In 1967 my father bought a Pontiac Catalina and a dingy old travel trailer and took his girlfriend, my brother and me on a road trip. Over the next 8 weeks we drove 13,498 miles, visited 51 parks, and saw wonders like geysers, redwoods, grizzlies, and the Summer of Love in San Francisco. The trip made an indelible impression, cementing my appreciation for the natural world and the American landscape. This summer Pamela and I hope to repeat the experience for our family.

Friday, July 9, 2010

Dave: Down the San Juan

We are taking a one day raft trip down the San Juan River with an outfit called Wild River Expeditions. The trip leaves from their headquarters, next to the Recapture Lodge in Bluff, Utah.

In addition to the Wicinas and Kalinski families, there are two more people joining us, for a total of ten. Two rafts.

We meet our guides, Jim and Marcus. Jim is kind of what you'd expect for a river guide. Tall, lean, sun-burned. Splits his time between being a carpenter, a micro-brewer, and a river guide. Very articulate. Seems like the kind of guy who, if he hadn't chosen the western outdoors for a career, would have been a Wall Street guy or a professor or some other high-functioning career. The other guide practically made the whole cost of the trip worthwhile. His name is Marcus. He is a Navajo (Bitterwater clan).

Meeting Marcus is a good exercise in judging books by covers. He's bare-chested, has a giant tattoo of a tomahawk on one arm, and wears impenetrable black sun glasses. I have to admit, my first reaction is, Who's this agent?

But, as we proceed, we realize, he has an encyclopedic knowledge of the river. Marcus has been guiding raft tours for 11 years. Before that he worked for a lot of petroleum exploration trips down the San Juan for seven years. (There's oil in this area.) So he knows just about everything about the river. His knowledge of the region's geology is vast. Besides all his acquired knowledge, we're basically rafting through his neighborhood. So he tells us things like, "My friend was walking her dog over on that cliff. The dog chased a squirrel and fell off the cliff. Fell two hundred feet. But the dog lived. Kind of limped but he lived. So then we called him 'the flying res dog.'"

Our trip down the San Juan is spectacular. Virtually no signs of human habitation except for a few traces of Navajo ranching. One side of the river is reservation land.

The first half of the trip we pass down a broad river valley. Unfortunately, the river banks are largely choked with invasive Russian olive and tamarisk. They have introduced a beetle that attacks the tamarisk, and most of them seem to be dying, but the olive still forms a nearly impenetrable jungle. In one stretch they have manually cleared the invasives, leaving only the native willow and cottonwood. It is pleasant and makes me sad the river's ecology has changed so dramatically.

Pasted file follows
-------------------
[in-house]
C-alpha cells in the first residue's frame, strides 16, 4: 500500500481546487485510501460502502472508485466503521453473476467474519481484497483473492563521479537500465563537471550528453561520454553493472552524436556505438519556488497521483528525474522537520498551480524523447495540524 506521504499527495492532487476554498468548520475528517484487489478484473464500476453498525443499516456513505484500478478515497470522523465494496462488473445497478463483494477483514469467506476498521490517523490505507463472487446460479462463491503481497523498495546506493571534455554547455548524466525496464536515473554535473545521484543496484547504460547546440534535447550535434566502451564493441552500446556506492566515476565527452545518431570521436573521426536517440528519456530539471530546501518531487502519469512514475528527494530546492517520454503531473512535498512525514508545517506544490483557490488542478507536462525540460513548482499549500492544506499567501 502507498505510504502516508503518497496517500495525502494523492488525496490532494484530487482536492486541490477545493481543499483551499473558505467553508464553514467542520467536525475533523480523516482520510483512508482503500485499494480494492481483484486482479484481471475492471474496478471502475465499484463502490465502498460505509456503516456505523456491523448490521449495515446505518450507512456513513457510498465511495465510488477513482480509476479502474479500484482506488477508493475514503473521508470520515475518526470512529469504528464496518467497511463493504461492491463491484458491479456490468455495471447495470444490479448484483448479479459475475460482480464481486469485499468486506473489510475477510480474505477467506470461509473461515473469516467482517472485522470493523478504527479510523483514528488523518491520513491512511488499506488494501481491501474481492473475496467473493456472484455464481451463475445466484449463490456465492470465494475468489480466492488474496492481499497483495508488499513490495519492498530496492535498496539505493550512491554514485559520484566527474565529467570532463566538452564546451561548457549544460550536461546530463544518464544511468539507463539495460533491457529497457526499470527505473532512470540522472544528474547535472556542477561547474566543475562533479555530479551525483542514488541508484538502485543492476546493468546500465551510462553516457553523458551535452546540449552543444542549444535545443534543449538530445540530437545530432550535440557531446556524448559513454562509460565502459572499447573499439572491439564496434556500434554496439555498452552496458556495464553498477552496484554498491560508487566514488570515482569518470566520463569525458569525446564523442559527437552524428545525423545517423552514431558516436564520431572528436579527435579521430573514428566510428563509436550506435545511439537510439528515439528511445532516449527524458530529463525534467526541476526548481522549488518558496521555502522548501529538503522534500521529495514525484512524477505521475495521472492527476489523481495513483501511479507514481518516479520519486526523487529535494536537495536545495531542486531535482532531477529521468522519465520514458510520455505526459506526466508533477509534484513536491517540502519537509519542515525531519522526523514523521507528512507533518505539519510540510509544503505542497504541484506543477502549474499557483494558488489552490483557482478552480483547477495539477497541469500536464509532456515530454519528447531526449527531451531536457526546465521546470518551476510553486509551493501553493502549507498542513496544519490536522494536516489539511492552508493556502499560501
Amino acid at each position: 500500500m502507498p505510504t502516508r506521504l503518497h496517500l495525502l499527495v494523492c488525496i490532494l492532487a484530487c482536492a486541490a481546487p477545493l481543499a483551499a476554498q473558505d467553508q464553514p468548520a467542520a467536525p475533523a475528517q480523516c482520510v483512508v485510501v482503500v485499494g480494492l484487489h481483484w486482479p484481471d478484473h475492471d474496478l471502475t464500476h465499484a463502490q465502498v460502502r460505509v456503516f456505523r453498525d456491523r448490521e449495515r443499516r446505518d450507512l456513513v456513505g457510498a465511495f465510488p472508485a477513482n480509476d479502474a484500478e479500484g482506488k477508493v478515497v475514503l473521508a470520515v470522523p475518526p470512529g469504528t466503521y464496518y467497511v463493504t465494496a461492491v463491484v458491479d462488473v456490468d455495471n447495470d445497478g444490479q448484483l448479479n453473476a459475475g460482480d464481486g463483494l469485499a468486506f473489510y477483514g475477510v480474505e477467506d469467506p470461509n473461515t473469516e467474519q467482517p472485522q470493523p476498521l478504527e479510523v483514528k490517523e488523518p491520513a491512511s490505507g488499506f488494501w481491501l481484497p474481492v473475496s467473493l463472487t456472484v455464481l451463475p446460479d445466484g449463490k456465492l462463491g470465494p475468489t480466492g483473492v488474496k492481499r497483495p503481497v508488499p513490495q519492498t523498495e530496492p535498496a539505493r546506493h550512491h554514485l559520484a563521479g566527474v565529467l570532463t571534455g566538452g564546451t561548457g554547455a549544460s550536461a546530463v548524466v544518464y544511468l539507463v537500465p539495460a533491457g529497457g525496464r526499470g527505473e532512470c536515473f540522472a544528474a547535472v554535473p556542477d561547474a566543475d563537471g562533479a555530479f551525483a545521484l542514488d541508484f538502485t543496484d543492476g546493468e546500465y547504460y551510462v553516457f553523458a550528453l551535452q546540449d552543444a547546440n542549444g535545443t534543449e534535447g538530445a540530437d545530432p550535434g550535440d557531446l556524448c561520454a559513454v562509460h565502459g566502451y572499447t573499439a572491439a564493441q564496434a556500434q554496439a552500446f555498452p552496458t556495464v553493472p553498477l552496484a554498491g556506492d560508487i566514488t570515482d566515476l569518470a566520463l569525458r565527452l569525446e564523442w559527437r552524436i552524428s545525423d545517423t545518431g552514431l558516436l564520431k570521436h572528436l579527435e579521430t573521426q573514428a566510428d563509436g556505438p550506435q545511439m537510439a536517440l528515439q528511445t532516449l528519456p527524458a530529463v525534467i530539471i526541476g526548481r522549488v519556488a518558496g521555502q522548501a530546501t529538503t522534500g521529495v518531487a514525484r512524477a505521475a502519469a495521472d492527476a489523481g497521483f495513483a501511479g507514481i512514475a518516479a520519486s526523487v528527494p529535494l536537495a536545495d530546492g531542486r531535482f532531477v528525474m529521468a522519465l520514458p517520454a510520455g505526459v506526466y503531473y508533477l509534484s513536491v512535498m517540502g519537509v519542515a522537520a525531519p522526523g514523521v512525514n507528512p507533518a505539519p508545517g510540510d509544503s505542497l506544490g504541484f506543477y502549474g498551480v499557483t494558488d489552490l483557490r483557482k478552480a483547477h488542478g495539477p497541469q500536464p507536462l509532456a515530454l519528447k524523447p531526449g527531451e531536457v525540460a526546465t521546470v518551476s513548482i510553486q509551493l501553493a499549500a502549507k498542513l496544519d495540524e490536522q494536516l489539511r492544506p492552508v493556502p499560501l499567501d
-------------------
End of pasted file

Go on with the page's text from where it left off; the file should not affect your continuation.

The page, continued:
The river guides make a stop and we take a short hike up to a blackened cliff face where there are a couple hundred yards of pictographs. It's an incredible "panel," as the archeologists call them. You see carved feet and spirals and six-fingered hands and lots of human-like shapes of people with antennas or strange horizontal markings over their heads. Jim gives us a big explanation of what the drawings might mean, but it's clear to me that these are portraits of the aliens who visited this area thousands of years ago.

At another stop Marcus leads us on a hike to an overlook to give us a geology lecture. He moves so fast on his short legs we can barely keep up with him. Then we move on to River House, a cliff dwelling in an alcove facing the river. We are allowed to walk up into the dwelling. (In Mesa Verde this would be punishable with banishment or arrest.) After we look at this ancient site, Marcus hops up into a corner out of sight and starts playing his Indian flute. Really well. Suddenly we are transported through the eons and find ourselves pondering the lives of the people who came through this canyon before us. It was magical.

Later in the day the canyon walls close in on us. Nearly sheer cliffs rise 1400 feet. We see desert bighorn sheep on the banks 30 feet away.

We stop at a sight to look at some fossils, and we all enjoy jumping in the river, drifting downstream in our life jackets, hauling ourselves out, and repeating.

There are some minor rapids on trip. They make things interesting, but nothing heart-stopping. The guides could probably handle this kind of water in their sleep.

I rode on the kid boat with Jim all day. At one point we plotted a pirate attack. We were equipped with a giant squirt gun and a baling pump that could shoot water. Jim faked engine trouble and when Marcus approached, Lark raised a black flag, we shouted, "Arrrrrr," and we tossed as much water as we could at the adult boat. Unfortunately, we were downwind, so I think we got as wet as they did.

All in all, this raft trip was a fantastic experience.

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